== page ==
Affolder v. New York, C. & St. L. R. Co
In Affolder v. New York, C. & St. L. R. Co., 339 U. S. 96 (1950), the plaintiff was working with a crew coupling cars. The 25th and 26th cars failed to couple and, after a few more cars were added, the first 25 cars began rolling down a slight incline.
The plaintiff ran after the runaway cars in an attempt to board and stop them, but instead fell under a car and lost his leg.
At trial, the railroad attempted to prove that the coupler at issue was not defective and that the knuckle on the coupler was closed when the coupling attempt was made.
Following O'Donnell v. Elgin, J. & E. R. Co., 338 U. S. 384 (1949), the Supreme Court reaffirmed that the failure of equipment to perform as required is sufficient to create SAA liability, Affolder, supra, at 99 (quoting O'Donnell, supra, at 390), but the Supreme Court noted that failure to couple would not create liability if the coupler was not properly set:
"Of course imposition of failure-to-perform liability assumes that the coupler was placed in a position to operate on impact. Thus, if `the failure of these two cars to couple on impact was because the coupler on the Pennsylvania car had not been properly opened,' the railroad had a good defense." (339 U. S., at 99.)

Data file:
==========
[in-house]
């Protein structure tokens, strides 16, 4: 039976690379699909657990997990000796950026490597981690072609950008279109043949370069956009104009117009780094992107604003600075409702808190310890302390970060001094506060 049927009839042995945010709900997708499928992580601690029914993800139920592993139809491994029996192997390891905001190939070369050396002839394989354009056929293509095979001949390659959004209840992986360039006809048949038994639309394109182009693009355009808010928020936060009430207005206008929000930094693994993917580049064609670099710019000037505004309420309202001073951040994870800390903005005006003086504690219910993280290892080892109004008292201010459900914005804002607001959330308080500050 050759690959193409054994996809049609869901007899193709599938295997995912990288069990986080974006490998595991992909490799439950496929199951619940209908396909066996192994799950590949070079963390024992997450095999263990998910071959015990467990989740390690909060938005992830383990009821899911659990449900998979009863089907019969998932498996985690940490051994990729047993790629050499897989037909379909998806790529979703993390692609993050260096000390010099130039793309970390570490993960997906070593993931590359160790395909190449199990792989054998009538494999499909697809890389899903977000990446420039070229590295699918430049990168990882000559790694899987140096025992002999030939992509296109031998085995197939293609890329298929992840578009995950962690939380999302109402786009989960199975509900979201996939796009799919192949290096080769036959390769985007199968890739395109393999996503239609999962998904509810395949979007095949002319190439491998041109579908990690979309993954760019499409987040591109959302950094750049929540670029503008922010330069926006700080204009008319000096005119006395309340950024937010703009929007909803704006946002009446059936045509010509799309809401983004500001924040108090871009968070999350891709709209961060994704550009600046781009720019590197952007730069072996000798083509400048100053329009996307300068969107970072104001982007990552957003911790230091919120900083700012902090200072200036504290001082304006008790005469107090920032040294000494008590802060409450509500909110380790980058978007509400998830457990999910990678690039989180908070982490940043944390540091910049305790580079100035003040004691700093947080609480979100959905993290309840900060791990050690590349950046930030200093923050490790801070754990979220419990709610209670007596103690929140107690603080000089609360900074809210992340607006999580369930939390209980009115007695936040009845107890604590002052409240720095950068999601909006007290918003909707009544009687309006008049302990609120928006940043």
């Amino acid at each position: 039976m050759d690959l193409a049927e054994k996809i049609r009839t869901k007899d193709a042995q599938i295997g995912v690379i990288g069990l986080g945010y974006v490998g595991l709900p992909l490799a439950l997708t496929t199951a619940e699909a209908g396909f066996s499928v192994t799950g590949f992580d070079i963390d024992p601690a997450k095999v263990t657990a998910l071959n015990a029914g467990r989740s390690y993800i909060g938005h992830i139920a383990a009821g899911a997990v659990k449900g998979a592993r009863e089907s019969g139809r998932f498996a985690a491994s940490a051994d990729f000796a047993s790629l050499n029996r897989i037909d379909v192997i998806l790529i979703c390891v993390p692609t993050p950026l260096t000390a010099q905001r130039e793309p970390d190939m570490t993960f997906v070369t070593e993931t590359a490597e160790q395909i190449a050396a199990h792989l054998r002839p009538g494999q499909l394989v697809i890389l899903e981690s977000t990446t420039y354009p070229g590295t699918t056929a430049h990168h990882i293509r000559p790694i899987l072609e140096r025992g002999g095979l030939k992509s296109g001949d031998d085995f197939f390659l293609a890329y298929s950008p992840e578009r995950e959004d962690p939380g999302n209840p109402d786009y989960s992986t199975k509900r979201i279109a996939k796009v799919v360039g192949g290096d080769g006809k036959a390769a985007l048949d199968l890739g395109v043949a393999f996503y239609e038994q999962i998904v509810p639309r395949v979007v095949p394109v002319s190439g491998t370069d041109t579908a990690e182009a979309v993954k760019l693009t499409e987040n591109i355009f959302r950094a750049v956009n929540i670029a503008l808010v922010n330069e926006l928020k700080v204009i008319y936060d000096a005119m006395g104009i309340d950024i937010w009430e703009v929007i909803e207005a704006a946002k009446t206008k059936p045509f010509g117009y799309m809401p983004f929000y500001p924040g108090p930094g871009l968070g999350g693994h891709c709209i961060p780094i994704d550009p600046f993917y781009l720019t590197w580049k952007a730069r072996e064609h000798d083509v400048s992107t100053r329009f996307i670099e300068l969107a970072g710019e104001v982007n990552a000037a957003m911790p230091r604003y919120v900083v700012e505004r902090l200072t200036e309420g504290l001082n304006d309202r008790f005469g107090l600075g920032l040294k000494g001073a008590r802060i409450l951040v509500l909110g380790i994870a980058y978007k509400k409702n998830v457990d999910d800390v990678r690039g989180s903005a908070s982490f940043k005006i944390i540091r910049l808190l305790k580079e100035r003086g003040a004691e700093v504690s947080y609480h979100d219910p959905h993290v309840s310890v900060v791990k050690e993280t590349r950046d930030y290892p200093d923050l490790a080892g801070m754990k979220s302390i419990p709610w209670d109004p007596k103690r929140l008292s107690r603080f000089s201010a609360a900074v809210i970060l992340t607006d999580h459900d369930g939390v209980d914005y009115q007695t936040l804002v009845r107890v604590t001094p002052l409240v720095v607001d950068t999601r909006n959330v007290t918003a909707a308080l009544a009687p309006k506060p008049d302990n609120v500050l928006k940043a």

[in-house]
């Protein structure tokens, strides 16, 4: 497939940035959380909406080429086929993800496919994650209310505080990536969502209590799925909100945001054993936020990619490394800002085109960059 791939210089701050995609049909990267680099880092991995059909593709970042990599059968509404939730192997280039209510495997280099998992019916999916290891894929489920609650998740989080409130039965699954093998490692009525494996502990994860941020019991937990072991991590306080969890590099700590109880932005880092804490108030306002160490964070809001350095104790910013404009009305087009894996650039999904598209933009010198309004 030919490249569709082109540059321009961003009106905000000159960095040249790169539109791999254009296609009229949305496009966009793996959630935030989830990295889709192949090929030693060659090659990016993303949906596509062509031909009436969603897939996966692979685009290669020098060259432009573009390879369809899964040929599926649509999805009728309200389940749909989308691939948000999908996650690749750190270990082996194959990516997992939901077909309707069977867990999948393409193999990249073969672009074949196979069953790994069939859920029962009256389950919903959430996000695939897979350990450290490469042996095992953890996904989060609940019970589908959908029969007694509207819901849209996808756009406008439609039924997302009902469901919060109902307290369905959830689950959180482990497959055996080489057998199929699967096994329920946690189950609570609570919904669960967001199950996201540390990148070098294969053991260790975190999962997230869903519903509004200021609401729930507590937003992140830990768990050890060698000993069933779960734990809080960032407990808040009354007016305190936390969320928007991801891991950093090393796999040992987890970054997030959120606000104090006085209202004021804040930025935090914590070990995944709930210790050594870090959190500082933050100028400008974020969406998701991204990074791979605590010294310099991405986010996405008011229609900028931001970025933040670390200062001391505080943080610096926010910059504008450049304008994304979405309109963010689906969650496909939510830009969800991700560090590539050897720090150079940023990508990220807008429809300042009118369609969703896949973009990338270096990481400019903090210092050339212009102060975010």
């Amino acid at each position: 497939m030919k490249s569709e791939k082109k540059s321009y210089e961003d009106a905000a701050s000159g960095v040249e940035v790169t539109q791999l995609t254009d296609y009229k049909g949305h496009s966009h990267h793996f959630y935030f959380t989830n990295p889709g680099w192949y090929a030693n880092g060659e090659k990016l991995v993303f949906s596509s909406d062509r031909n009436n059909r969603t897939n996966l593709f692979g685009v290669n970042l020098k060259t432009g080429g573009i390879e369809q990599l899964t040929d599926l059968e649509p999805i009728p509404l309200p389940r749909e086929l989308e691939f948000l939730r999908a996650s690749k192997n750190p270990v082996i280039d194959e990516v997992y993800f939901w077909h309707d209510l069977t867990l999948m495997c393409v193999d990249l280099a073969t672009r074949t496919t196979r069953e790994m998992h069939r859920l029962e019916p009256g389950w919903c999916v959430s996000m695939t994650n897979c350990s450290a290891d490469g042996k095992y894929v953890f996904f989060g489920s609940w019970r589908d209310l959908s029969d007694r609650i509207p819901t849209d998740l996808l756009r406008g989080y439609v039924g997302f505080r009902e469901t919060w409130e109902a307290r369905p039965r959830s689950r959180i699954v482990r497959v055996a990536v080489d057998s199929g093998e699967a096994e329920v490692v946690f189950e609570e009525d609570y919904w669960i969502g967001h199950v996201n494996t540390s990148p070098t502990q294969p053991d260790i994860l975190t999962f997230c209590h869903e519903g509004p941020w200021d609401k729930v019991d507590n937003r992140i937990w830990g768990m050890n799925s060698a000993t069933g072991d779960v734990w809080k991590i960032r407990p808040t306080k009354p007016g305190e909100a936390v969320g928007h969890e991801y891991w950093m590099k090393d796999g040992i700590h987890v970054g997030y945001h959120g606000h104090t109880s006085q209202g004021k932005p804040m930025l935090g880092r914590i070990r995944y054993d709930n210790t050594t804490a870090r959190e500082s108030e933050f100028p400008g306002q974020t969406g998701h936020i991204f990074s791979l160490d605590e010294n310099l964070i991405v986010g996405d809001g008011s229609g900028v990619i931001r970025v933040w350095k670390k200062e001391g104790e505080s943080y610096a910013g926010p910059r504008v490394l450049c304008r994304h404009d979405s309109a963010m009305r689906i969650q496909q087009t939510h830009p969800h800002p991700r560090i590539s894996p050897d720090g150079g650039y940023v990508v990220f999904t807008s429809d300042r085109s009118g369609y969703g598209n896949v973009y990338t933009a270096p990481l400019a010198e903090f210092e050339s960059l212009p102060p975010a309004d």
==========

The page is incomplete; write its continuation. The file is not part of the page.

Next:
In Affolder, the Supreme Court predicated failure-to-perform liability on placing the coupler "in a position to operate on impact." 339 U. S., at 99.
The Supreme Court implicitly recognized that certain preliminary steps, such as ensuring that the knuckle is open, are necessary to proper performance of the coupler and that a failure to couple will not constitute an SAA violation if the railroad can show that the coupler had not been placed in a position to automatically couple.